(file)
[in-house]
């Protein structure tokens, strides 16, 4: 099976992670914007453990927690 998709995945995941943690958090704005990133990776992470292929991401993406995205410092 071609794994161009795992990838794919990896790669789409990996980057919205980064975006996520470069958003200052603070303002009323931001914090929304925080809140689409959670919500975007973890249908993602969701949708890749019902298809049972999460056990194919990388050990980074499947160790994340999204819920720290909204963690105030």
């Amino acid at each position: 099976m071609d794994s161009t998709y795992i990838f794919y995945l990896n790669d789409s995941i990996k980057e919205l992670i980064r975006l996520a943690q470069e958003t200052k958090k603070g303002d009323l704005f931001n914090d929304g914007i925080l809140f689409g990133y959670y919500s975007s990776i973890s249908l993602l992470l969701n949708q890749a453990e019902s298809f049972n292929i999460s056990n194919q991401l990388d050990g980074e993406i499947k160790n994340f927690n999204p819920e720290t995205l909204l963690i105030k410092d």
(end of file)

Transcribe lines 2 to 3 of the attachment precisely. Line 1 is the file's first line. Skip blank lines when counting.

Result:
């Protein structure tokens, strides 16, 4: 099976992670914007453990927690 998709995945995941943690958090704005990133990776992470292929991401993406995205410092 071609794994161009795992990838794919990896790669789409990996980057919205980064975006996520470069958003200052603070303002009323931001914090929304925080809140689409959670919500975007973890249908993602969701949708890749019902298809049972999460056990194919990388050990980074499947160790994340999204819920720290909204963690105030």
């Amino acid at each position: 099976m071609d794994s161009t998709y795992i990838f794919y995945l990896n790669d789409s995941i990996k980057e919205l992670i980064r975006l996520a943690q470069e958003t200052k958090k603070g303002d009323l704005f931001n914090d929304g914007i925080l809140f689409g990133y959670y919500s975007s990776i973890s249908l993602l992470l969701n949708q890749a453990e019902s298809f049972n292929i999460s056990n194919q991401l990388d050990g980074e993406i499947k160790n994340f927690n999204p819920e720290t995205l909204l963690i105030k410092d």